Reports surfaced today that pro-NBA player Blake Griffin has reached a settlement deal with his ex-girlfriend Brynn Cameron to pay child support of $258,000 PER MONTH for their two children. (See reports here from TotalProSports and here from TMZ.) The lawsuit, pending in California, alleges that Griffin ousted Cameron and the kids from his mansion in the California hills and made them homeless and penniless so he could carry on with reality star Kendall Jenner. Cameron, however, is savvy — she has another child with a pro-football player. She sued under California law for breach of an oral relationship contract, palimony and child support based upon her “station in life”. You see, California considers the “station in life” as a factor in setting the amount of money to be paid in a cohabitating break up. So, wealthy men should beware if you live in California.

Now, Griffin agreed to this order, so we can’t feel super sorry for him. But, I’m confident that he wouldn’t agree to something that was so far outside the realm of possibilities in court. If his lawyers thought a settlement like that would never happen in a million years in court, they wouldn’t let him agree to it. On the other hand, if there was a risk of a worse deal, then they would tell him to take it.

Move to Texas — we don’t have those kind of laws here. The lawsuit between Griffin and Cameron would never have happened in Texas. First of all, she sued him for breach of some oral contract between them for their relationship. That kind of suit is not allowed in Texas. Plus, we don’t have palimony in Texas. Palimony is where two unmarried people break up and one spouse has to pay the other monthly support post-break up, in the nature of alimony. (See Texas Family Code 8.061.) In Texas, either you’re married or you’re not. That’s it. (We also have very weak alimony laws even for married folks, contrasted to California, so consider that too in where you want to take up residence.) Texas child support laws are also more restrictive. Our standard child support guidelines are fixed to cap the amount of income that is relevant to setting child support (merely $8,550 per month in income is considered). The needs of the child (NOT luxuries, wants, or “station in life”) can be considered for extraordinary child support amounts above the guideline. Usually these types of needs include special disabilities that cause extra expenses. But, this is a rare circumstance. Private school education is the most commonly debated issued for over-guideline child support. But in Texas that is not a need, only a want or a luxury. Public school is just fine, says Texas, and private school is discretionary. If a wealthy parent wants to pay for private school, that is optional and not the business of the courts or the child support amounts. (Here’s an article from Forbes showing that California on average orders double the amount of child support over Texas’ awards.)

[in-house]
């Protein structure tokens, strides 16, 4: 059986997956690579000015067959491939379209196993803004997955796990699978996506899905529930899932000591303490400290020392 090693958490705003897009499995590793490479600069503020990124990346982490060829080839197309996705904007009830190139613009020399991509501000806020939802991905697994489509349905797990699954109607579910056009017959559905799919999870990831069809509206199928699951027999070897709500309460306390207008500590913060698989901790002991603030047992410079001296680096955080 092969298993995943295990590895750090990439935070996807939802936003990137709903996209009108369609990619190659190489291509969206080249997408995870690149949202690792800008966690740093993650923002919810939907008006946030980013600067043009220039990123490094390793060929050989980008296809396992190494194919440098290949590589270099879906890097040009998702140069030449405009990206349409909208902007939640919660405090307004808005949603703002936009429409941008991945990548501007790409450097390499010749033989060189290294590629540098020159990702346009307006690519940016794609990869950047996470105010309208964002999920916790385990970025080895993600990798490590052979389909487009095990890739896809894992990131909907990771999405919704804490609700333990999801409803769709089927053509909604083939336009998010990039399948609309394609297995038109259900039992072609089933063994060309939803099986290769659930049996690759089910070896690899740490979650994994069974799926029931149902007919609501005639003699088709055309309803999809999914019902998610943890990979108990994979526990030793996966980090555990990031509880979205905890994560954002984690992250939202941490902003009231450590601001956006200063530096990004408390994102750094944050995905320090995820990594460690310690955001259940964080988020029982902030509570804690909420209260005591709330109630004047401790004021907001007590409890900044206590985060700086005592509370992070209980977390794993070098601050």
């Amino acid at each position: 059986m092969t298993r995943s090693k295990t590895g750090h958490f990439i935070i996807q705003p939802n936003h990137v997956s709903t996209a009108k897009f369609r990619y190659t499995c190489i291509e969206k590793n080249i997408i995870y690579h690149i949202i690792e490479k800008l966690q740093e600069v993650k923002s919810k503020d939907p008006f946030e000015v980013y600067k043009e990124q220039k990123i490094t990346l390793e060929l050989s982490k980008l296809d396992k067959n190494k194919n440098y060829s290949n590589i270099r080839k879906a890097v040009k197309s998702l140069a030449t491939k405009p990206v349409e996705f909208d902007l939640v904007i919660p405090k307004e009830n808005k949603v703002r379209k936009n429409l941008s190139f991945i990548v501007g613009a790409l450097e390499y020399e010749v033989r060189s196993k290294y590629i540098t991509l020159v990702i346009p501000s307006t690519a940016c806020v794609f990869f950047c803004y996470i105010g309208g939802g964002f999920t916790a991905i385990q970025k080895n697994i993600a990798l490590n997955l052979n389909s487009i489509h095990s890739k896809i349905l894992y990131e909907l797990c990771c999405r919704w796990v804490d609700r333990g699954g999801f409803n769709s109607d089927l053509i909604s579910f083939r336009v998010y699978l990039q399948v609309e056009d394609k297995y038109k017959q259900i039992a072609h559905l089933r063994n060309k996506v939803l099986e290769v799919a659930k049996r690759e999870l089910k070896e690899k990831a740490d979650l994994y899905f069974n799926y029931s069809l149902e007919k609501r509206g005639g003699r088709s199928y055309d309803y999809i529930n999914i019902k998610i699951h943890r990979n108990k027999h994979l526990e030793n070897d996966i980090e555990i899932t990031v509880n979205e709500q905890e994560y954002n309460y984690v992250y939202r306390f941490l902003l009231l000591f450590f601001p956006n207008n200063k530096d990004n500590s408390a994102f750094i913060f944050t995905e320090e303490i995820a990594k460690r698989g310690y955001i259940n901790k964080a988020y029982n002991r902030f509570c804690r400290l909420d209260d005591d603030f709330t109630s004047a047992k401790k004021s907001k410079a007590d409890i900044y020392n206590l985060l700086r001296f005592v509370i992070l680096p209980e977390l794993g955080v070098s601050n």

So Mr. Griffin, and others like you, I’d suggest looking at Texas for your main residence. We may not have the sun, sand, and beautiful weather like California does (yes, it is very hot here), but your bank account will thank you.